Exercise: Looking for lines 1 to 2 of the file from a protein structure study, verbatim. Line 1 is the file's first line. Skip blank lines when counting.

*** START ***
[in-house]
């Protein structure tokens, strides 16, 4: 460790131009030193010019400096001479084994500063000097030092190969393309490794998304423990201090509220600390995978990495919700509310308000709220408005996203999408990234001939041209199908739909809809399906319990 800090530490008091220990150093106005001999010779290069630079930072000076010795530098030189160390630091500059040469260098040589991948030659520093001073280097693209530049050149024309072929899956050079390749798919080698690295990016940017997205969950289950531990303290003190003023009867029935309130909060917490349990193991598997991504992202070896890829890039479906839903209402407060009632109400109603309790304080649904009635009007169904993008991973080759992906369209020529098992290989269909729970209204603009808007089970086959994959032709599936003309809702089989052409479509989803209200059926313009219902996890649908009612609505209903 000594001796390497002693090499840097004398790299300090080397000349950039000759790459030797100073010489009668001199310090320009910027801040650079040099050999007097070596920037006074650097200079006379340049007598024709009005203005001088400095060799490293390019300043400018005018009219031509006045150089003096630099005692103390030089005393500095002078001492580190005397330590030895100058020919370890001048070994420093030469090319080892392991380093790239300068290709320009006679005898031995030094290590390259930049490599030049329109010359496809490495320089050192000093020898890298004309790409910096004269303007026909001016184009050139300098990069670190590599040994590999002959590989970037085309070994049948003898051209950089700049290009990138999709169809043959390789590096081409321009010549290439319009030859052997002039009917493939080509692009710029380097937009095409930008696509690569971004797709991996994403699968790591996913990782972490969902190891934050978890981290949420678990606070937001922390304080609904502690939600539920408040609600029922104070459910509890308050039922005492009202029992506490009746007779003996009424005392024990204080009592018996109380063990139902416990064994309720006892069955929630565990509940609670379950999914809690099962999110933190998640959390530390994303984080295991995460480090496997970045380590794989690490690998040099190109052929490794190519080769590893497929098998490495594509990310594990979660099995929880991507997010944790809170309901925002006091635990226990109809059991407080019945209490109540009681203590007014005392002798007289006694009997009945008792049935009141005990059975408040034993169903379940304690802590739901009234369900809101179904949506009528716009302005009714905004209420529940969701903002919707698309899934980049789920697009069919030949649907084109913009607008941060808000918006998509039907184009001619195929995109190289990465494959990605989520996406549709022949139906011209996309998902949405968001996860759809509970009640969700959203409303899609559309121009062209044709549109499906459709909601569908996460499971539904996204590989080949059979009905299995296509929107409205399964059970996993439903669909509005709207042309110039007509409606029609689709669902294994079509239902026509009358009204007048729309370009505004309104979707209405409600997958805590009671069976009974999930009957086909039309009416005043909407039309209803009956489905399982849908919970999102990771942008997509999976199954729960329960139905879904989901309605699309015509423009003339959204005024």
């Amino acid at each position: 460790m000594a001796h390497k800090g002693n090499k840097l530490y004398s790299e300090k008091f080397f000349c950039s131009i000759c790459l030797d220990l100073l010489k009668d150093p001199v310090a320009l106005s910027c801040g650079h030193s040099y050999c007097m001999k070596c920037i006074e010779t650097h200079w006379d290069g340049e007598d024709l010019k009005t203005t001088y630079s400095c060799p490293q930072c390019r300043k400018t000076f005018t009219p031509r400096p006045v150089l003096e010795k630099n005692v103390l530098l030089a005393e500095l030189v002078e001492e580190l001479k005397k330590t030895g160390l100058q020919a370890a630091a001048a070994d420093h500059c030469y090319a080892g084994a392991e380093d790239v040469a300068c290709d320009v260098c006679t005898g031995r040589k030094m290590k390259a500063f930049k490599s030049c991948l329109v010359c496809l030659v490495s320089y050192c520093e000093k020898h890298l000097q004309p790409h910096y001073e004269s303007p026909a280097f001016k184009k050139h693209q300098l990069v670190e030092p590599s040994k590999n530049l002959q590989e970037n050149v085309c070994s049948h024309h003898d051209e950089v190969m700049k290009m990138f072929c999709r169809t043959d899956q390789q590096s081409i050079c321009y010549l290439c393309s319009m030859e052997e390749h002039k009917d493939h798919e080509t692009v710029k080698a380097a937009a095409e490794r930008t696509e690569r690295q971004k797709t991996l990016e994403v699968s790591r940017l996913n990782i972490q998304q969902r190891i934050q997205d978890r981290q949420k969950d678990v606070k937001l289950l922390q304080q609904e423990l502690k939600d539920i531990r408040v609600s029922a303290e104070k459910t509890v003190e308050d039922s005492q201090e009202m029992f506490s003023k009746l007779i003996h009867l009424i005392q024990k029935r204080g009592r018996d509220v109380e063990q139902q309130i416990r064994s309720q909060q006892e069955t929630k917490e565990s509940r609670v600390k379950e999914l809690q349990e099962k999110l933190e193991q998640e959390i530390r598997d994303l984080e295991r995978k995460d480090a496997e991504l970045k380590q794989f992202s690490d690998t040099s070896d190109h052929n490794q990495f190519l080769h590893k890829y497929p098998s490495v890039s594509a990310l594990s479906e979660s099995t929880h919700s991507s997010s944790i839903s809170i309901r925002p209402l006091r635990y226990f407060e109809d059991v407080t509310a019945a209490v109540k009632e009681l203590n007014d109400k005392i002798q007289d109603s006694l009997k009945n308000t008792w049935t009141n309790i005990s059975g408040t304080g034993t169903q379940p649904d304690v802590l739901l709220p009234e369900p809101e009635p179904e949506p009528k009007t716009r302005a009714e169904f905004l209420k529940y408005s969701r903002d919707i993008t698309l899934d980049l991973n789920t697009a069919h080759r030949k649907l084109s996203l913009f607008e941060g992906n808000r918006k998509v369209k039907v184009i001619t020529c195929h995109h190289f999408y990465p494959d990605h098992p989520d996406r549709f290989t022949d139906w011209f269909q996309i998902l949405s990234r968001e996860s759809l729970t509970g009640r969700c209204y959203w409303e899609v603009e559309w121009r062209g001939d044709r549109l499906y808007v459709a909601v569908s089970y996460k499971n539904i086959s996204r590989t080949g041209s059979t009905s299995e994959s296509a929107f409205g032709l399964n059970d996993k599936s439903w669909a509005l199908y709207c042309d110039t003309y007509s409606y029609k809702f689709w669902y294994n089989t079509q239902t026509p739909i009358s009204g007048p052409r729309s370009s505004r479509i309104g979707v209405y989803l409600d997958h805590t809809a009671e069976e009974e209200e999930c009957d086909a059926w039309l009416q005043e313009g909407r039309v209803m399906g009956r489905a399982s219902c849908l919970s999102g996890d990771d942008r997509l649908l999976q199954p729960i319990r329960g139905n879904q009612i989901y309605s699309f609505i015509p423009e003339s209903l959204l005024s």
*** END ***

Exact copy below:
[in-house]
């Protein structure tokens, strides 16, 4: 460790131009030193010019400096001479084994500063000097030092190969393309490794998304423990201090509220600390995978990495919700509310308000709220408005996203999408990234001939041209199908739909809809399906319990 800090530490008091220990150093106005001999010779290069630079930072000076010795530098030189160390630091500059040469260098040589991948030659520093001073280097693209530049050149024309072929899956050079390749798919080698690295990016940017997205969950289950531990303290003190003023009867029935309130909060917490349990193991598997991504992202070896890829890039479906839903209402407060009632109400109603309790304080649904009635009007169904993008991973080759992906369209020529098992290989269909729970209204603009808007089970086959994959032709599936003309809702089989052409479509989803209200059926313009219902996890649908009612609505209903 000594001796390497002693090499840097004398790299300090080397000349950039000759790459030797100073010489009668001199310090320009910027801040650079040099050999007097070596920037006074650097200079006379340049007598024709009005203005001088400095060799490293390019300043400018005018009219031509006045150089003096630099005692103390030089005393500095002078001492580190005397330590030895100058020919370890001048070994420093030469090319080892392991380093790239300068290709320009006679005898031995030094290590390259930049490599030049329109010359496809490495320089050192000093020898890298004309790409910096004269303007026909001016184009050139300098990069670190590599040994590999002959590989970037085309070994049948003898051209950089700049290009990138999709169809043959390789590096081409321009010549290439319009030859052997002039009917493939080509692009710029380097937009095409930008696509690569971004797709991996994403699968790591996913990782972490969902190891934050978890981290949420678990606070937001922390304080609904502690939600539920408040609600029922104070459910509890308050039922005492009202029992506490009746007779003996009424005392024990204080009592018996109380063990139902416990064994309720006892069955929630565990509940609670379950999914809690099962999110933190998640959390530390994303984080295991995460480090496997970045380590794989690490690998040099190109052929490794190519080769590893497929098998490495594509990310594990979660099995929880991507997010944790809170309901925002006091635990226990109809059991407080019945209490109540009681203590007014005392002798007289006694009997009945008792049935009141005990059975408040034993169903379940304690802590739901009234369900809101179904949506009528716009302005009714905004209420529940969701903002919707698309899934980049789920697009069919030949649907084109913009607008941060808000918006998509039907184009001619195929995109190289990465494959990605989520996406549709022949139906011209996309998902949405968001996860759809509970009640969700959203409303899609559309121009062209044709549109499906459709909601569908996460499971539904996204590989080949059979009905299995296509929107409205399964059970996993439903669909509005709207042309110039007509409606029609689709669902294994079509239902026509009358009204007048729309370009505004309104979707209405409600997958805590009671069976009974999930009957086909039309009416005043909407039309209803009956489905399982849908919970999102990771942008997509999976199954729960329960139905879904989901309605699309015509423009003339959204005024």